As the world becomes more complex and interconnected we are told more and more that we must innovate. We should try to break new boundaries and make the impossible, possible. Management looks to the new ground breaking products, which enter the market as almost a benchmark to follow. The cultural aspects, and foundations which make these possible are often ignored, as management focus on the final products rather than what it takes to get there.
Organisations struggle to be innovative
Without creativity, there would be no progress, and we would be forever repeating the same patterns
Senior management realise that they need to make significant changes if their organisations are to respond to market pressures to innovate. In short, the business survival strategy for a market where technology now tops the list of external forces impacting organisations is a simple mantra: “Innovate and collaborate.” Why is it that so many organisations fail, regardless of how good their ideas are and why do our teams struggle to deliver, no matter how clever they are? Is it because we don’t have the right mix of people, is management failing us, or is it just that the wider business does not get it, and we should just accept it?
Focus more on the "doing"
At this point it’s tempting to describe what innovation means and how you do it, but a lack of understanding is not the reason attempts at innovation fail. There are plenty of white papers available on the subject, and they all focus on the same things. Most go through in detail what it takes to perform innovation and all the points raised are totally valid. However they all have one thing in common, they focus on the “doing” rather than what it takes to make it part of the organisation’s DNA.
Lack of management empowerment
People are often told they should be creative and embrace innovation, but are then punished by management for failures. No matter how creative your staff want to be, without management support and a platform to fail (within reason) innovation is unlikely to succeed.
I have not failed. I’ve just found 10,000 ways that won’t work
Lack of understanding in how to manage diverse teams
We are told that, for innovation to work, we need diverse teams of people – it’s these different mind sets which bring out new and fresh ideas. However what we are not told is how to manage these groups of diverse personalities and point them in the same direction.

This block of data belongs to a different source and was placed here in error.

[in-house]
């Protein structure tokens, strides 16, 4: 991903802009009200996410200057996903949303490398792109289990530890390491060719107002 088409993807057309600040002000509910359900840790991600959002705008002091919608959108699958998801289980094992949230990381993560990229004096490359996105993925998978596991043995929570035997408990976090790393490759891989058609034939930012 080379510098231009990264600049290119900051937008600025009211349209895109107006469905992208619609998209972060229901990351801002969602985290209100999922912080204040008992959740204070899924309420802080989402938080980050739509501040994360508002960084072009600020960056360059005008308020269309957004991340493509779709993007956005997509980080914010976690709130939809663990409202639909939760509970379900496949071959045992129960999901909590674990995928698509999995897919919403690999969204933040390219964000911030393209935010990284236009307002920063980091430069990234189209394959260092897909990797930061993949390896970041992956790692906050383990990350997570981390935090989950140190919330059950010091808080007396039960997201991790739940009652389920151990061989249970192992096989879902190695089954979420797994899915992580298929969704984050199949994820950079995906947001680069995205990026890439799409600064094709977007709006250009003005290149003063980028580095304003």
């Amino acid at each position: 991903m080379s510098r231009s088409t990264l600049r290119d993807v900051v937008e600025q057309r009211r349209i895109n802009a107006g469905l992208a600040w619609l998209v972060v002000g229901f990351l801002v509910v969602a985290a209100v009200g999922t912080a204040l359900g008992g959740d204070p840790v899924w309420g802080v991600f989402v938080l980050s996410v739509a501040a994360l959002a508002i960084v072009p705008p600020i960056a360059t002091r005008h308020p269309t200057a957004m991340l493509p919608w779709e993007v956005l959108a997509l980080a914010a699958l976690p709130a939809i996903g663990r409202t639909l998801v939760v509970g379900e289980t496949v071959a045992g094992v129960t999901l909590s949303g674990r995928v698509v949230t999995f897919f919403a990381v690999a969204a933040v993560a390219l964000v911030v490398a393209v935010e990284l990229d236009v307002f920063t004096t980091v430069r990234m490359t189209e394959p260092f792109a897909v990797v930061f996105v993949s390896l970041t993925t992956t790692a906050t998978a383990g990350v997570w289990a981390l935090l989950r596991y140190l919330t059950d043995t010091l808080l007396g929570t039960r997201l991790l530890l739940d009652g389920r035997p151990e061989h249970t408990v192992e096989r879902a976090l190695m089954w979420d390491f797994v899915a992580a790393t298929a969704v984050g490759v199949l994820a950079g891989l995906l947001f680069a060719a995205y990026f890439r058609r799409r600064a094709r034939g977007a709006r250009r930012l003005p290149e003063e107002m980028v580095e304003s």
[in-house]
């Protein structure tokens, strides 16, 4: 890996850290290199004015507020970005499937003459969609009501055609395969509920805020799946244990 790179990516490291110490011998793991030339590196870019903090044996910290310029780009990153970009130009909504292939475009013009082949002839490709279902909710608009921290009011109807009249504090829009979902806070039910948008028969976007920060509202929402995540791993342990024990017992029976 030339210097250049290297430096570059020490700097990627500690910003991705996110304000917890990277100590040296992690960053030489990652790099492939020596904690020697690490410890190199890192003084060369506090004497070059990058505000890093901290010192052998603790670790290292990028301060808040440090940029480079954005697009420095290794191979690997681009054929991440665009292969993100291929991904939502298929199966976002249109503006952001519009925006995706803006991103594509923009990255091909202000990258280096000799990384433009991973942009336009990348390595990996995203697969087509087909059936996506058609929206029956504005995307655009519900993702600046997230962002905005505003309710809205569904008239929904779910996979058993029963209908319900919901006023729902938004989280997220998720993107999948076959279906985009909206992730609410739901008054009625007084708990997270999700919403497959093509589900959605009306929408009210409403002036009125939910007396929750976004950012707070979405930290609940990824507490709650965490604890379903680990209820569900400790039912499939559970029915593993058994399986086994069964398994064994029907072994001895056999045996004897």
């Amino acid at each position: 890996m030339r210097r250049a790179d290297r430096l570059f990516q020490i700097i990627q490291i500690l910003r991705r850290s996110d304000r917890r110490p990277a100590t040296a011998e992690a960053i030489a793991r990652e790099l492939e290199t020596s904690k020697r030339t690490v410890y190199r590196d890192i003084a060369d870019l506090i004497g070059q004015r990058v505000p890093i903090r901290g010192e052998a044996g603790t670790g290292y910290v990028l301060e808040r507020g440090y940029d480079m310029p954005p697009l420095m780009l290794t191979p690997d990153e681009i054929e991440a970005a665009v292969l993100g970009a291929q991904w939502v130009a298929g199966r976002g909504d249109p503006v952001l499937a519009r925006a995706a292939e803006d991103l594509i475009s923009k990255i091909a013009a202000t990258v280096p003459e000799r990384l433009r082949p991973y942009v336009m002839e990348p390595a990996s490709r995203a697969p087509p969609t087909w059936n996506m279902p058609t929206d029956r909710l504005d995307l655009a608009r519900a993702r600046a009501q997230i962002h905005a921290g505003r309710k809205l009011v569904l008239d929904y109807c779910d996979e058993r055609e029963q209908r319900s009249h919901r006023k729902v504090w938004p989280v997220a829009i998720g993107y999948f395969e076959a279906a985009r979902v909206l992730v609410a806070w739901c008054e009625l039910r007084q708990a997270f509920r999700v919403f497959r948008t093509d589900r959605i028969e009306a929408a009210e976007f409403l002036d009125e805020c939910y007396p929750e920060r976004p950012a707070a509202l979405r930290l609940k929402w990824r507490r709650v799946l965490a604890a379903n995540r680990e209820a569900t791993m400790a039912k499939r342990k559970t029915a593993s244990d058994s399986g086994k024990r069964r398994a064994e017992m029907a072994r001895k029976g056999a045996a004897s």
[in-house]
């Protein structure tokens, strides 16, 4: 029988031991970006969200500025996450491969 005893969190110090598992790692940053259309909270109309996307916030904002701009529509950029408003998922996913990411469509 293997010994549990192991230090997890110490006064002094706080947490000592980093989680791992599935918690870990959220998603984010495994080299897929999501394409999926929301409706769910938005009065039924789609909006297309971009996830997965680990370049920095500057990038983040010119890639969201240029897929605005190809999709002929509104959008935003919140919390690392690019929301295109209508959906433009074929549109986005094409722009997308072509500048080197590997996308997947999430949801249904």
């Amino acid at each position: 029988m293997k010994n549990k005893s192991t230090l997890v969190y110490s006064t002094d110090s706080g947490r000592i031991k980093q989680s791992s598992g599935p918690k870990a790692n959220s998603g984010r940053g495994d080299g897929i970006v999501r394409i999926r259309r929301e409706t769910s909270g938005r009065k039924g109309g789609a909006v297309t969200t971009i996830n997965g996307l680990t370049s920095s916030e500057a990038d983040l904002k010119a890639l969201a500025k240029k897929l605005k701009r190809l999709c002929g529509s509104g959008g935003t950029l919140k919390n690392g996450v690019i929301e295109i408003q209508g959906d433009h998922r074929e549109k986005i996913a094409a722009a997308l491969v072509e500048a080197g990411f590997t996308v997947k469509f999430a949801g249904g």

No matter how many highly skilled individuals you have, they will only be successful if they pull together as a team. Like any good sports team, it’s the manager that unites the team and instills a sense of purpose.
The best know how to reward their teams but also know each and every team member, what motivates them and how to get the best from them. Different people respond to different motivational methods
If you look at anything which is written around innovation there is no mention of a view of your business model. This limits the ability to understand impacts to customers, and existing capabilities. A view of the business enables organisations not only to plan, but also to identify which experiences need to be delivered, by which aspects of the business model.
Struggle to sell ideas
Even with a strong leadership team and an environment which empowers staff to fail, we are still, often, unable to sell our ideas. In most cases it’s because we spent so much time on the content and forget the message we wanted to put across, – most importantly what outcome we wanted to achieve. In some cases we even assume that people will understand our way of thinking and will immediately see the value of the idea. Conversely – through telling a story that enables the audience to come on a journey with us, we are able to hide off putting complexity and gain buy-in from a diverse group’
If a story touches you it will stay with you, haunting the places in your mind that you rarely ever visit
Build the Foundations
When management thinks of innovation, they usually think of inventions, such as the smart phone, or wearable’s. While these products are indeed the outcomes of innovation, they are not the essential ingredients that make these companies masters of managing change. Innovation is not a product It is a way of thinking and acting, and requires the right foundations to be in place. Building the right culture and giving people a platform to learn, ensures our staff have the confidence to try new things. Strong leadership and an ability to sell new ideas to diverse groups enables us to get our message across. Combined with a view of our current and future business model, this means we can deliver new ideas to people, in ways, which they never thought possible.
Innovation becomes part of the organisation rather than a ‘nice to have’
The problems we face each day will become more complex and the needs of our customers will become more demanding. To meet these needs, new thinking is required. To be successful we must look beyond the doing and put the foundations in place to make innovation successful.
The best organisations are able to put these core building blocks in place, make it part of the DNA, and continually wow us with the endless innovative ideas they are able to bring to our lives, time and time again.